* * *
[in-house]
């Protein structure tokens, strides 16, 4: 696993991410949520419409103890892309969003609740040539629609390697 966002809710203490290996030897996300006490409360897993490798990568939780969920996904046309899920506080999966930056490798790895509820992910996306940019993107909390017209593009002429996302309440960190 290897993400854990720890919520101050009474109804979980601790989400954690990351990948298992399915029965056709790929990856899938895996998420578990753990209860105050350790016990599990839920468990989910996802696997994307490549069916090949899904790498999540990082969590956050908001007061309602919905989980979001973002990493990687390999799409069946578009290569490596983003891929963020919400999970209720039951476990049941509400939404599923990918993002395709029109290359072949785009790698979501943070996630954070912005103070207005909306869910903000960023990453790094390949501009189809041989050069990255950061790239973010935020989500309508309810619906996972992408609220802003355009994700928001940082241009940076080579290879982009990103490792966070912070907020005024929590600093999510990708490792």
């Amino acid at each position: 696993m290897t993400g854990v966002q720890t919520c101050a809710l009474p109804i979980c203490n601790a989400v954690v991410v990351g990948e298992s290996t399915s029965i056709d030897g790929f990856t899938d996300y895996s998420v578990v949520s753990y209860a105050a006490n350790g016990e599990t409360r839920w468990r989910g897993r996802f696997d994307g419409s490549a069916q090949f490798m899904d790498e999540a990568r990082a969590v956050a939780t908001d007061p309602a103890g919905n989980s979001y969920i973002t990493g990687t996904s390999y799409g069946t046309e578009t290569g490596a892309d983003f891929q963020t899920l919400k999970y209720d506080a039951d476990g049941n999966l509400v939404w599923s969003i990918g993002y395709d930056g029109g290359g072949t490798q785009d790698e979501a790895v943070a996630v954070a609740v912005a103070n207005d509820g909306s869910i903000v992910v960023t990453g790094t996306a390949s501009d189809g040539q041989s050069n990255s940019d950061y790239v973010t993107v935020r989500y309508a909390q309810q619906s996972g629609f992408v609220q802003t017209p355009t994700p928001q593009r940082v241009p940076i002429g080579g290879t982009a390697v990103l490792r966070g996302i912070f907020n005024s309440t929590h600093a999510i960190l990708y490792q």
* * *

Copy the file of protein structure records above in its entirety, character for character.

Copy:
[in-house]
């Protein structure tokens, strides 16, 4: 696993991410949520419409103890892309969003609740040539629609390697 966002809710203490290996030897996300006490409360897993490798990568939780969920996904046309899920506080999966930056490798790895509820992910996306940019993107909390017209593009002429996302309440960190 290897993400854990720890919520101050009474109804979980601790989400954690990351990948298992399915029965056709790929990856899938895996998420578990753990209860105050350790016990599990839920468990989910996802696997994307490549069916090949899904790498999540990082969590956050908001007061309602919905989980979001973002990493990687390999799409069946578009290569490596983003891929963020919400999970209720039951476990049941509400939404599923990918993002395709029109290359072949785009790698979501943070996630954070912005103070207005909306869910903000960023990453790094390949501009189809041989050069990255950061790239973010935020989500309508309810619906996972992408609220802003355009994700928001940082241009940076080579290879982009990103490792966070912070907020005024929590600093999510990708490792």
């Amino acid at each position: 696993m290897t993400g854990v966002q720890t919520c101050a809710l009474p109804i979980c203490n601790a989400v954690v991410v990351g990948e298992s290996t399915s029965i056709d030897g790929f990856t899938d996300y895996s998420v578990v949520s753990y209860a105050a006490n350790g016990e599990t409360r839920w468990r989910g897993r996802f696997d994307g419409s490549a069916q090949f490798m899904d790498e999540a990568r990082a969590v956050a939780t908001d007061p309602a103890g919905n989980s979001y969920i973002t990493g990687t996904s390999y799409g069946t046309e578009t290569g490596a892309d983003f891929q963020t899920l919400k999970y209720d506080a039951d476990g049941n999966l509400v939404w599923s969003i990918g993002y395709d930056g029109g290359g072949t490798q785009d790698e979501a790895v943070a996630v954070a609740v912005a103070n207005d509820g909306s869910i903000v992910v960023t990453g790094t996306a390949s501009d189809g040539q041989s050069n990255s940019d950061y790239v973010t993107v935020r989500y309508a909390q309810q619906s996972g629609f992408v609220q802003t017209p355009t994700p928001q593009r940082v241009p940076i002429g080579g290879t982009a390697v990103l490792r966070g996302i912070f907020n005024s309440t929590h600093a999510i960190l990708y490792q």